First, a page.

PGC-1α is one of the most important genes for mitochondrial health. As the master regulator of mitochondrial biogenesis, it is responsible for creating new mitochondria and for improving the quality of existing ones.
- Tire easily?
- Have a slow metabolism?
- Generally lack energy?
- Have dysregulated circadian rhythms?
- Suffer from chronic inflammation?
While these can have a number of contributors, mitochondrial dysfunction, something that steadily worsens with age, is one of major culprits. It should be kept in mind that “metabolism”, more than just something that burns off last night’s cheesecake, is a broad term that affects virtually every aspect of your health.
Upregulating PGC-1α is possible through lifestyle interventions.
Cold exposure, among a growing list of other health benefits, has been strongly linked with more PGC-1α (Pilegaard, 2016). Endurance exercise also induces its expression and, as a key player in lactate metabolism, it prevents lactate levels from rising too quickly (Liang, 2016).
- Upregulates energy production genes, optimizing the performance of existing mitochondria
- Reduces the accumulation of free radicals by distributing the workload among more mitochondria. This hypothesis has been tested in transgenic mice (Kang, 2012).
- May have benefits for neurodegenerative disorders like Alzheimer’s and Parkinson’s (Austin et. al, 2012).
- Reduces oxidative damage, thereby potentially alleviating or staving a wide variety of diseases and disorders associated with mitochondrial damage.
As a widely cited paper states, “PGC-1 alpha is intimately involved in disorders such as obesity, diabetes, and cardiomyopathy. In particular, its regulatory function in lipid metabolism makes it an inviting target for pharmacological intervention in the treatment of obesity and Type 2 diabetes.”
Dietary interventions, like ketosis (arising from the restriction of carbohydrates for a period of time) and caloric restriction, have a positive effect on PGC-1α (Newman, 2014; Ramhotra 2010).
Antioxidants are a long running fad in the health and fitness community. While there are obvious benefits to taking in appropriate amounts of vitamin C and E (like warding off scurvy), there is very little evidence to suggest elevated antioxidant consumption is beneficial. As we’ve noted, PGC-1a directly addresses the problem by creating new mitochondria, which spreads the workload.
Nrf2 regulates antioxidant proteins produced in response to injury and inflammation. It is gaining interest as a potential therapeutic target for Parkinson’s (Buler, 2011). PXR is known as the “master” xenobiotic receptor. This means that foreign substances, like pharmaceuticals and toxins, are sensed by PXR before proteins are made to metabolize them. The proper expression of both of these genes is modulated in part by PGC-1α (Buler, 2011).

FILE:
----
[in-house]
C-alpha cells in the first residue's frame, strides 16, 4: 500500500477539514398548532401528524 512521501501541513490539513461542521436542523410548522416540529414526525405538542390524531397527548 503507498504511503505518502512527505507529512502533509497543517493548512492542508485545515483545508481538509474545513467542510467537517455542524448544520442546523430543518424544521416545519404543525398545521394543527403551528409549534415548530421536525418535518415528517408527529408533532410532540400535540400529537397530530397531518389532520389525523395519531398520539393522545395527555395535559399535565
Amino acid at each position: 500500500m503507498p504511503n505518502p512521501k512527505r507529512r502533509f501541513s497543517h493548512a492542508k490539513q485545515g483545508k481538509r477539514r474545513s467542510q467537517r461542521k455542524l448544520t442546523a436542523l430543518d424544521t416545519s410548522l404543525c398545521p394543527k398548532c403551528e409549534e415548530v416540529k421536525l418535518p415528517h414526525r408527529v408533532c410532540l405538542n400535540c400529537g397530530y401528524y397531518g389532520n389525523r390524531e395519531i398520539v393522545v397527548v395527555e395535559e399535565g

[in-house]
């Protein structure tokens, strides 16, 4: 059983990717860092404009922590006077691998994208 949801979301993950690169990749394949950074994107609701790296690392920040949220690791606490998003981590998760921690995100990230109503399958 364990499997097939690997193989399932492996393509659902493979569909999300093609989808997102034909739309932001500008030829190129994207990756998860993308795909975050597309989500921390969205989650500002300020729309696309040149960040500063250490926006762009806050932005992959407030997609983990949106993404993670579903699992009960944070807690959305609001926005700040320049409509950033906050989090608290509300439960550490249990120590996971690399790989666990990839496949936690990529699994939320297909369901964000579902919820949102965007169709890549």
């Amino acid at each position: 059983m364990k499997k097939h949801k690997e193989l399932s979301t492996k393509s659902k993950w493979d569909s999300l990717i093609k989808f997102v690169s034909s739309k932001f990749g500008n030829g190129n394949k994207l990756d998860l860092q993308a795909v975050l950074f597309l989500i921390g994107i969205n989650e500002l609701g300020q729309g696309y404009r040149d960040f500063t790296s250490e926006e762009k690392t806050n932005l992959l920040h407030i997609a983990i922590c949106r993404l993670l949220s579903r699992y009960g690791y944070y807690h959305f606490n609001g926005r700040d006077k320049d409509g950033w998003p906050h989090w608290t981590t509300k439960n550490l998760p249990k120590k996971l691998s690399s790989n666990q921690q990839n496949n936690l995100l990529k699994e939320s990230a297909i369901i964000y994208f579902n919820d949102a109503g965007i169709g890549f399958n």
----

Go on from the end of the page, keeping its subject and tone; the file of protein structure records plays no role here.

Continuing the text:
The amino acid carnitine is a popular supplement because it accelerates the metabolism of fatty acids, which has potential benefits to weight loss and to cognitive health (Song, 2010). PGC-1α fosters the production of carnitine in the body.
Levels of PGC-1α, like telomere length and Klotho production, decline with age. While healthy living and (maybe) some supplements can help, genetic factors, and above all, the inexorability of the aging process, make it unavoidable that they will eventually dwindle. Gene therapy, once again, is a long term solution.
For these reasons and more PGC-1α gene therapy is being investigated by Integrated Health Systems as a way to reap these benefits continuously and make up for the slack, unimpeded by lifestyle change or, more importantly, the aging process.
Buler, Marcin, et al. "Energy sensing factors PGC-1α and SIRT1 modulate PXR expression and function." Biochemical pharmacology 82.12 (2011): 2008-2015.
Newman, John C., and Eric Verdin. "Ketone bodies as signaling metabolites." Trends in Endocrinology & Metabolism 25.1 (2014): 42-52.
Kang, Chounghun, and Li Li Ji. "Role of PGC-1α signaling in skeletal muscle health and disease." Annals of the New York Academy of Sciences 1271.1 (2012): 110.
Lira, Vitor A., et al. "PGC-1α regulation by exercise training and its influences on muscle function and insulin sensitivity." American Journal of Physiology-Endocrinology and Metabolism 299.2 (2010): E145-E161.
Pilegaard H, Saltin B, Neufer PD (February 2003). "Exercise induces transient transcriptional activation of the PGC-1alpha gene in human skeletal muscle". J. Physiol. 546 (Pt 3): 851–8. doi:10.1113/jphysiol.2002.034850. PMC 2342594. PMID 12563009.
Ranhotra, Harmit S. "Long-term caloric restriction up-regulates PPAR gamma co-activator 1 alpha (PGC-1a) expression in mice." Indian journal of biochemistry & biophysics 47 (2010): 272-277.
Song, Shulan, et al. "Peroxisome proliferator activated receptor α (PPARα) and PPAR gamma coactivator (PGC-1α) induce carnitine palmitoyltransferase IA (CPT-1A) via independent gene elements." Molecular and cellular endocrinology 325.1-2 (2010): 54-63.